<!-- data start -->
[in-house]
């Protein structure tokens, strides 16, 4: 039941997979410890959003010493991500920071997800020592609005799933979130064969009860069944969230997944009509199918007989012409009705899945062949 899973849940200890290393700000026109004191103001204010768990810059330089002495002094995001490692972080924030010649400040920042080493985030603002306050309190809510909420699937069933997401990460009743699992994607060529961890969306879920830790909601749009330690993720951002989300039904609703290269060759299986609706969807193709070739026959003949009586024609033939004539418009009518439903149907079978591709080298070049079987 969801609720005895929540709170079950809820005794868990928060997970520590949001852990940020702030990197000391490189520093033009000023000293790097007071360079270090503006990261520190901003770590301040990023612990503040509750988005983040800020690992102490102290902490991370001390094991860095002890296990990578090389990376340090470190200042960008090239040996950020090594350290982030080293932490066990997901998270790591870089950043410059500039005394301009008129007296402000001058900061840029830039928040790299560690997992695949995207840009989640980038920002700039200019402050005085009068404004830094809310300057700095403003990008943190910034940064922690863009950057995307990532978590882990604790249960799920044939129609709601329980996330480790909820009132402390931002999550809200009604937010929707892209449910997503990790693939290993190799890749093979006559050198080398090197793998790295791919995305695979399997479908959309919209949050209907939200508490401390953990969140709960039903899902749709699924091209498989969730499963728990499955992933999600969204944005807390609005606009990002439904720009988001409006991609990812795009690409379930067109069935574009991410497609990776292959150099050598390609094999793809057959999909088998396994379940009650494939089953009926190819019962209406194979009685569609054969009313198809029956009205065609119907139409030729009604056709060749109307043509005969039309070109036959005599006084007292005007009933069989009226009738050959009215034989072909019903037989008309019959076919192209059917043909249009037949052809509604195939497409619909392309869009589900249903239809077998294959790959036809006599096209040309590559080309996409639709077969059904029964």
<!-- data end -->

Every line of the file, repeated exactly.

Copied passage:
[in-house]
């Protein structure tokens, strides 16, 4: 039941997979410890959003010493991500920071997800020592609005799933979130064969009860069944969230997944009509199918007989012409009705899945062949 899973849940200890290393700000026109004191103001204010768990810059330089002495002094995001490692972080924030010649400040920042080493985030603002306050309190809510909420699937069933997401990460009743699992994607060529961890969306879920830790909601749009330690993720951002989300039904609703290269060759299986609706969807193709070739026959003949009586024609033939004539418009009518439903149907079978591709080298070049079987 969801609720005895929540709170079950809820005794868990928060997970520590949001852990940020702030990197000391490189520093033009000023000293790097007071360079270090503006990261520190901003770590301040990023612990503040509750988005983040800020690992102490102290902490991370001390094991860095002890296990990578090389990376340090470190200042960008090239040996950020090594350290982030080293932490066990997901998270790591870089950043410059500039005394301009008129007296402000001058900061840029830039928040790299560690997992695949995207840009989640980038920002700039200019402050005085009068404004830094809310300057700095403003990008943190910034940064922690863009950057995307990532978590882990604790249960799920044939129609709601329980996330480790909820009132402390931002999550809200009604937010929707892209449910997503990790693939290993190799890749093979006559050198080398090197793998790295791919995305695979399997479908959309919209949050209907939200508490401390953990969140709960039903899902749709699924091209498989969730499963728990499955992933999600969204944005807390609005606009990002439904720009988001409006991609990812795009690409379930067109069935574009991410497609990776292959150099050598390609094999793809057959999909088998396994379940009650494939089953009926190819019962209406194979009685569609054969009313198809029956009205065609119907139409030729009604056709060749109307043509005969039309070109036959005599006084007292005007009933069989009226009738050959009215034989072909019903037989008309019959076919192209059917043909249009037949052809509604195939497409619909392309869009589900249903239809077998294959790959036809006599096209040309590559080309996409639709077969059904029964």